“Congress has little incentive to act here because it would be (or appear to be) authorizing new or greater tax collections from its constituents, while receiving none of the revenue in return,” South Dakota’s brief states. “And even if Congress did act, whatever compromise legislation emerged would bear the fingerprints of how the physical-presence rule changed the default and forced the States to beg or bargain for their powers back.”
The Trump administration told the Supreme Court that a decision to overturn the Quill decision might actually enhance the chance of congressional action.
“Congress’s ability to regulate interstate commerce will be enhanced if this Court clarifies the appropriate default constitutional rule that will apply absent congressional intervention,” the government said in its brief.
And just because Congress can act, it doesn’t mean the Supreme Court shouldn’t overturn the Quill decision, the government said.
Wayfair, the company on the other side of the case, told the high court the opposite would happen: that overturning Quill would make congressional action harder because states would be protective of their newfound ability to tax.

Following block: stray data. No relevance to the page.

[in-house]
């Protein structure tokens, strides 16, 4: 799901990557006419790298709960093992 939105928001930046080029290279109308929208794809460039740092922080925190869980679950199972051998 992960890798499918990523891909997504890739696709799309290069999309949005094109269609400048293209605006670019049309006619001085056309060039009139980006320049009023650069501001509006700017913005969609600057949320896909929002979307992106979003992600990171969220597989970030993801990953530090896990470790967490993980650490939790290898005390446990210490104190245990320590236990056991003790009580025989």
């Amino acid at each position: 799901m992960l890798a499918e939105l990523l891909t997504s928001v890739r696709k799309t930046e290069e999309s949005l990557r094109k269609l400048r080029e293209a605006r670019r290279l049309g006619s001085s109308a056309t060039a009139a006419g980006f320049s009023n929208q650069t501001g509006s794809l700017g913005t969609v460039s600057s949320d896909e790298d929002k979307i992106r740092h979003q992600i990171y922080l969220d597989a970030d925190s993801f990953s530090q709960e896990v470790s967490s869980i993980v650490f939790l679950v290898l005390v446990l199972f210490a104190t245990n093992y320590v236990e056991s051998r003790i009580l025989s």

“If Quill is overruled, the states will have no incentive to seek compromise federal legislation,” Wayfair wrote. “Freed of Commerce Clause restraint on their taxing authority, states will oppose any congressionally-mandated restrictions on their cross-border taxing power.”
The Supreme Court and other federal judges generally start from the premise that they don’t have a legislative role and should defer to Congress, said Michael Ellement, a lawyer at Bernabei & Kabat who wrote about the justices’ troubles with congressional gridlock for The George Washington Law Review.
But justices might be tempted to uphold a law because they think Congress wouldn’t be able to fix bad consequences resulting from striking down that law, Ellement said. Or they could hesitate to strike down law on a presumption Congress can fix it, “when the reality is the political situation is not going to fix it one way or the other.”
“The court is cognizant of what Congress can and can’t do, and so you worry that is making its way into their decisions,” Ellement said.
When the Supreme Court struck down in 2013 a key enforcement formula in the Voting Rights Act for states with a history of discriminatory voting laws, Chief Justice John G. Roberts Jr. wrote in the opinion, “Congress may draft another formula.”
But Republicans have blocked legislation that would do that.
North Carolina, one of the states now free to enact laws without pre-approval from the Justice Department because of the voting rights decision, used the opportunity to pass election laws that federal courts later struck down as discriminatory.
Congressional dysfunction even became a punchline during arguments about President Barack Obama’s signature health care law in 2015, when Justice Antonin Scalia asked why Congress couldn’t act to rectify any “disastrous consequences” of a Supreme Court decision against the landmark law.
“Well, this Congress, your honor …” Solicitor General Donald B. Verrilli Jr. said, causing laughter in the courtroom. “You know, I mean, of course, theoretically of course, theoretically they could.”